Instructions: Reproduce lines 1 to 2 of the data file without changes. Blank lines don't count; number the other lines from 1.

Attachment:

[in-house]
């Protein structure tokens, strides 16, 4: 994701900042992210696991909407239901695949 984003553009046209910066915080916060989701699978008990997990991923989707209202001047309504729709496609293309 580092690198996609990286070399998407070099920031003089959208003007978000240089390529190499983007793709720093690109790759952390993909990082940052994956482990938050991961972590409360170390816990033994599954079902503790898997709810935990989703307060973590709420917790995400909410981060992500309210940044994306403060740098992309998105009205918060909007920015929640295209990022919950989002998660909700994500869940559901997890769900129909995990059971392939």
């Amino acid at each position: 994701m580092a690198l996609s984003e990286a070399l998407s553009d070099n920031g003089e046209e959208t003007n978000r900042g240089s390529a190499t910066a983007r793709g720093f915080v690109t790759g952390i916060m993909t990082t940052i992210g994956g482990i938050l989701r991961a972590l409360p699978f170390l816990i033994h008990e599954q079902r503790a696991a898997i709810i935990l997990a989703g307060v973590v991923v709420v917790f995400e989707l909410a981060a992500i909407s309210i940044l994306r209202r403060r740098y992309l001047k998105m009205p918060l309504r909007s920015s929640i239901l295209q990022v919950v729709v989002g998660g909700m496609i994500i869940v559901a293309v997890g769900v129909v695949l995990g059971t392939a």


[in-house]
């Protein structure tokens, strides 16, 4: 994701900042992210696991909407239901695949 984003553009046209910066915080916060989701699978008990997990991923989707209202001047309504729709496609293309 580092690198996609990286070399998407070099920031003089959208003007978000240089390529190499983007793709720093690109790759952390993909990082940052994956482990938050991961972590409360170390816990033994599954079902503790898997709810935990989703307060973590709420917790995400909410981060992500309210940044994306403060740098992309998105009205918060909007920015929640295209990022919950989002998660909700994500869940559901997890769900129909995990059971392939």